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nitesecondmoment.Hence,usingtheresultin[51,Example1],itcanbeshownthat lim K !1 1 K K X i =1 e )]TJ/F25 7.9701 Tf 6.587 0 Td [(i=K Z i = Z 1 ~ F )]TJ/F18 5.9776 Tf 5.756 0 Td [(1 )]TJ/F25 7.9701 Tf 6.587 0 Td [( ; z 0 1 z exp f)]TJ/F50 11.9552 Tf 15.276 0 Td [( )]TJ/F15 11.9552 Tf 14.606 3.022 Td [(~ F z ; z 0 = g d ~ F z ; z 0 w.p.1 : {12 Asaconsequence,theasymptoticminimumSNRperMSforbroadcastingisgivenby S 1 = e )]TJ/F20 5.9776 Tf 7.782 3.693 Td [( )]TJ/F25 7.9701 Tf 6.586 0 Td [( Z 1 ~ F )]TJ/F18 5.9776 Tf 5.756 0 Td [(1 )]TJ/F25 7.9701 Tf 6.587 0 Td [( ; z 0 exp f ~ F z ; z 0 = g z d ~ F z ; z 0 w.p.1 : {13 4.3.2FixedFrequencyDivisionMultiplexing Inthisscheme,the K bestnon-overfadedusersareservedusingaxedallocationof bandwidth,witheveryuserbeingallocatedanequalshareofthetotalbandwidth,viz. W=K Hz. 2 Forthisscheme,wehave S K = 1 K K X i =1 e )]TJ/F15 11.9552 Tf 11.955 0 Td [(1 1 Z i ; {14 andasbefore,using[51,Example1]wecanshowthatintheasymptoticcase, S 1 = e )]TJ/F15 11.9552 Tf 11.955 0 Td [(1 Z 1 ~ F )]TJ/F18 5.9776 Tf 5.756 0 Td [(1 )]TJ/F25 7.9701 Tf 6.586 0 Td [( ; z 0 1 z d ~ F z ; z 0 : {15 4.3.3Two-LevelBroadcasting Weconsidertwo-levelBCinconjunctionwithxedFDMallocation.Theentire bandwidth W isdividedinto L = d K 2 e equalsub-bandsandtwo-levelBCisusedto supportapairofusersovereachsuchsub-band. Foratypicalpairofusers,sayusers i and j with Z i Z j ,wehave W L log 1+ aZ i p t L N 0 W R; {16 2 Here,wenotethattheperformanceofthexedtimedivisionmultiplexingTDM schemewouldbeidenticaltothatofthexedFDMschemeasprovedin[28]. 54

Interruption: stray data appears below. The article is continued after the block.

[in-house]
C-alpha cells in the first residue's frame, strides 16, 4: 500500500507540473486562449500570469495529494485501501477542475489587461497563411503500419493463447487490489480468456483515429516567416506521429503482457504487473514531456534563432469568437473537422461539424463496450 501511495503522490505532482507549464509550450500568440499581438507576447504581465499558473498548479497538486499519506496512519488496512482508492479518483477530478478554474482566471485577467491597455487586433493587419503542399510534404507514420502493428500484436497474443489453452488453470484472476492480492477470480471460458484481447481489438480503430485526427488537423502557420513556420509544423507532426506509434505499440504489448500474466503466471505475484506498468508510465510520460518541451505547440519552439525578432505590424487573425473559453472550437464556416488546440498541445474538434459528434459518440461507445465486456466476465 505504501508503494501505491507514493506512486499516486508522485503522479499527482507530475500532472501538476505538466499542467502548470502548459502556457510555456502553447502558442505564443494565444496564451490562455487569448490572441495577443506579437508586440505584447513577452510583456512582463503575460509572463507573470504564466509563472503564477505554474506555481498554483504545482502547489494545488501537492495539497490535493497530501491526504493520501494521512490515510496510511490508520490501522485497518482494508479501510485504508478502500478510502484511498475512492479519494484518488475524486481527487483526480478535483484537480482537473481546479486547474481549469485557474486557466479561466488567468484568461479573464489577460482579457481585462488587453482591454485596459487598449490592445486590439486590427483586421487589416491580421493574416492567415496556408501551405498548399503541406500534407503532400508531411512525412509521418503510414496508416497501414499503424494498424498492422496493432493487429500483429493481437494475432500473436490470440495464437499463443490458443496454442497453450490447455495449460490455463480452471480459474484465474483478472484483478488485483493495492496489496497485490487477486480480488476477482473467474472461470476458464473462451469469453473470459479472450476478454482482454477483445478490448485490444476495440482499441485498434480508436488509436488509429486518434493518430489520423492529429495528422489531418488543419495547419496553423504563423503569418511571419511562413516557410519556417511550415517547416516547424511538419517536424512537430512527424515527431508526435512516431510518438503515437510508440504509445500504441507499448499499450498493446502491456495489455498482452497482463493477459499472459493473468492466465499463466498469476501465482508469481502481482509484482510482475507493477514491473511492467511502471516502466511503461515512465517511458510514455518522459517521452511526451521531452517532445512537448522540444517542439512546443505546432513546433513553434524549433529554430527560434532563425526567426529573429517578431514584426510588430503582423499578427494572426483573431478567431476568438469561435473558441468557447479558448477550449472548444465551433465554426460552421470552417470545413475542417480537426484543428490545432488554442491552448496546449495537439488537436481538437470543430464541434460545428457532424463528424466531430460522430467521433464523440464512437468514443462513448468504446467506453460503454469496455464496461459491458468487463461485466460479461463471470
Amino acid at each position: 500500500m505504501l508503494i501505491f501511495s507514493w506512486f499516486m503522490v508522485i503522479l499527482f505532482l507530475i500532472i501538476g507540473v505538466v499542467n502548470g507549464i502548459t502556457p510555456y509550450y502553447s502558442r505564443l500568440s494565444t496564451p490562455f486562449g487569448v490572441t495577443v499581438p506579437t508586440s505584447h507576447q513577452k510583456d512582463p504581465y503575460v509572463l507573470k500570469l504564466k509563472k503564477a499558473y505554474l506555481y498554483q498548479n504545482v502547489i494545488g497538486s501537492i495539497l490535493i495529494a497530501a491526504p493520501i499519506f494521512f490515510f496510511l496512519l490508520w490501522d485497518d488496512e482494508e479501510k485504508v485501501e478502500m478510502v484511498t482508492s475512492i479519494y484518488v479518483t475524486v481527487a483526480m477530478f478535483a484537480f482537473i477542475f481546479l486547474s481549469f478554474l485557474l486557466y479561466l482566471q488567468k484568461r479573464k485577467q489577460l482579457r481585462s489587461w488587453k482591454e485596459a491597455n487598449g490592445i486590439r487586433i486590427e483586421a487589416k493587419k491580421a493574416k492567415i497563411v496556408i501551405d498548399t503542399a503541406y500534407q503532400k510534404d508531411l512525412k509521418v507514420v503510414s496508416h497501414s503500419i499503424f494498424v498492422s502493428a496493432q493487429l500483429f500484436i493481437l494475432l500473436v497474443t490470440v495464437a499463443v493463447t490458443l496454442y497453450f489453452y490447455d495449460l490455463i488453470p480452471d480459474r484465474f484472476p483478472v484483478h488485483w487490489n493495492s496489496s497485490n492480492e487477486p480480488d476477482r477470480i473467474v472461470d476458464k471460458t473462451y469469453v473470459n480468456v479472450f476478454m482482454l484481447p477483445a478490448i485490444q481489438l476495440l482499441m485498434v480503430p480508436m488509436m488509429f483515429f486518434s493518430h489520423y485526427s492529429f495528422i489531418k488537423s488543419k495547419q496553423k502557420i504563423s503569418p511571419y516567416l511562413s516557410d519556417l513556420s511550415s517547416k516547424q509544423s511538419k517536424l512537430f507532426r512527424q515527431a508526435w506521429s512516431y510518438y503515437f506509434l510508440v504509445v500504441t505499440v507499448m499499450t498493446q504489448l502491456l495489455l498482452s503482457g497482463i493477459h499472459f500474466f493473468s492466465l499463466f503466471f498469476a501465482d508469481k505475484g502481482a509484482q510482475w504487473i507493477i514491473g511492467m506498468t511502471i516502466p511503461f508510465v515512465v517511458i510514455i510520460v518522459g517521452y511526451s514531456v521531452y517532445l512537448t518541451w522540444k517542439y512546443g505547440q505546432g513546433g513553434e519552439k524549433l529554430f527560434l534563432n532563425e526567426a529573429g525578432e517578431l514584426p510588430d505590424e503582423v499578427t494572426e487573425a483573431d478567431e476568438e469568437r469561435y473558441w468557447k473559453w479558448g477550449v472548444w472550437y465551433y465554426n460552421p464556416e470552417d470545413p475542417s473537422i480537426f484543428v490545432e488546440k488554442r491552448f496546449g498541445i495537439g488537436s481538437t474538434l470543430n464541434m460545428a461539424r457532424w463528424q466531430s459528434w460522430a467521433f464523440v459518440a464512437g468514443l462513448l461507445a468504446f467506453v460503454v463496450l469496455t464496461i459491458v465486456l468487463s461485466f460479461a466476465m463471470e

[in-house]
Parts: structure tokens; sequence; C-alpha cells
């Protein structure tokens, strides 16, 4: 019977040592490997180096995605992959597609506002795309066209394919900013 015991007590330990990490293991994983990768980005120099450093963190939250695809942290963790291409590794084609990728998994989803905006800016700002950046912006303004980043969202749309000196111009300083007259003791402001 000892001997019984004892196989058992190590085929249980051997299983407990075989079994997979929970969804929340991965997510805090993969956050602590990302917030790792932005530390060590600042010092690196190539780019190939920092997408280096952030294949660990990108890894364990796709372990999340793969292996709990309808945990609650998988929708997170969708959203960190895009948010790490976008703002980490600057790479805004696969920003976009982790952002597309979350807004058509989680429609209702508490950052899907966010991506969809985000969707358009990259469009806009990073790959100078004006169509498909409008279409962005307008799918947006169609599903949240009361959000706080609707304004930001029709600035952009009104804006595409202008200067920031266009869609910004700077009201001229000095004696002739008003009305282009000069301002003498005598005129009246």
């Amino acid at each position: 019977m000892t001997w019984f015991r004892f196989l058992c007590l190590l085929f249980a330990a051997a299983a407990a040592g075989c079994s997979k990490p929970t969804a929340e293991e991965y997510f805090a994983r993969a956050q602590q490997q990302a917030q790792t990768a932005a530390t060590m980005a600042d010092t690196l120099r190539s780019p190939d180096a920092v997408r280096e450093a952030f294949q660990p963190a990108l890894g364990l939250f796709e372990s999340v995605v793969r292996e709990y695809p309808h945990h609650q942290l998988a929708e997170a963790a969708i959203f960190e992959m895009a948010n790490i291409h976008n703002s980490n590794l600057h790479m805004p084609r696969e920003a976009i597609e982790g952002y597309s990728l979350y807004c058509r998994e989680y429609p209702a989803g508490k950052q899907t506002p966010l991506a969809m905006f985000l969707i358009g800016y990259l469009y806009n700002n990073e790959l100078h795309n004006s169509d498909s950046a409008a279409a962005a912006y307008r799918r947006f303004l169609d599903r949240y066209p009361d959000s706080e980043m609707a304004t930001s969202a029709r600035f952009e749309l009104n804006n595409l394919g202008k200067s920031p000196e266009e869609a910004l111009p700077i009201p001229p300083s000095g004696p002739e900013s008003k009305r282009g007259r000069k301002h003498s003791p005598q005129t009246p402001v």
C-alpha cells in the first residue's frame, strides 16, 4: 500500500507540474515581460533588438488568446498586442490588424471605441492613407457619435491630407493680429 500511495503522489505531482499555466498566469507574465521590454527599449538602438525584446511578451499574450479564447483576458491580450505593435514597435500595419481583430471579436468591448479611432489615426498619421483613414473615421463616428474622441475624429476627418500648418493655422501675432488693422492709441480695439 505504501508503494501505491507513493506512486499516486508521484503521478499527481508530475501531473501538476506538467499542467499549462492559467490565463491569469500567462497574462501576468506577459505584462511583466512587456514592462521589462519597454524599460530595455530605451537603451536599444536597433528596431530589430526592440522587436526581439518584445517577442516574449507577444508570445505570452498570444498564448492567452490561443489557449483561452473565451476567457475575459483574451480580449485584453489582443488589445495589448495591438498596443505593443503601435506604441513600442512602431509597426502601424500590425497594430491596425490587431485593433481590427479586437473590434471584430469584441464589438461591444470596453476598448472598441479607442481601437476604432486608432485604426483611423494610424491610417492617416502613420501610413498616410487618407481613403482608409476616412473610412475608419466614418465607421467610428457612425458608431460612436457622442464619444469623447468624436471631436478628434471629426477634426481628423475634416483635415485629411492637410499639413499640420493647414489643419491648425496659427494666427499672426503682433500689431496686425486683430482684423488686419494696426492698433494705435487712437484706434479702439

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and W L log 1+ )]TJ/F50 11.9552 Tf 11.955 0 Td [(a Z j p t L N 0 W + aZ j p t L R; {17 where p t isthetotalpowerexpendedinsupportingthetwousersovertheparticular sub-band.Itcanbeeasilyshown[11]thatachoiceof0 a 1existsifandonlyif p t P i + P j + e LR W )]TJ/F15 11.9552 Tf 11.956 0 Td [(1 P i {18 where P n = e LR=W )]TJ/F24 7.9701 Tf 6.586 0 Td [(1 N 0 W LZ n isthepowerrequiredifabandwidthof W=L Hzisavailable exclusivelyforuser n withoutBC. Therefore,theminimumSNRperMSrequiredtosupportthebest K non-overfadedusers is S K =min P t N 0 KR = 1 N 0 KR K X i =1 P i + L X i =1 e LR=W )]TJ/F15 11.9552 Tf 11.955 0 Td [(1 P i # = e LR W )]TJ/F15 11.9552 Tf 11.955 0 Td [(1 L K X i =1 1 Z i + e LR W )]TJ/F15 11.9552 Tf 11.955 0 Td [(1 2 L L X i =1 1 Z i : {19 Notingthat1 =Z 1 1 =Z 2 1 =Z M areorderstatisticsof M i.i.d.random variablesdistributedaccordingto1 )]TJ/F15 11.9552 Tf 14.684 3.022 Td [(~ F =z for0 z 1 =z 0 andinvokingtheresultin [51,Example1],weobtain S 1 = 2 e = 2 )]TJ/F15 11.9552 Tf 11.955 0 Td [(1 Z 1 ~ F )]TJ/F18 5.9776 Tf 5.756 0 Td [(1 )]TJ/F25 7.9701 Tf 6.586 0 Td [( ; z 0 1 z d ~ F z ; z 0 + e = 2 )]TJ/F15 11.9552 Tf 11.955 0 Td [(1 Z 1 ~ F )]TJ/F18 5.9776 Tf 5.756 0 Td [(1 )]TJ/F20 5.9776 Tf 7.812 3.259 Td [( 2 ; z 0 1 z d ~ F z ; z 0 # : {20 4.3.4Three-LevelBroadcasting Weconsiderthethree-levelBCinconjunctionwithxedFDMallocation.Theentire bandwidth W isdividedinto L = d K 3 e equalsub-bandsandthree-levelBCisusedto supportthreeusersovereachsuchsub-band. 55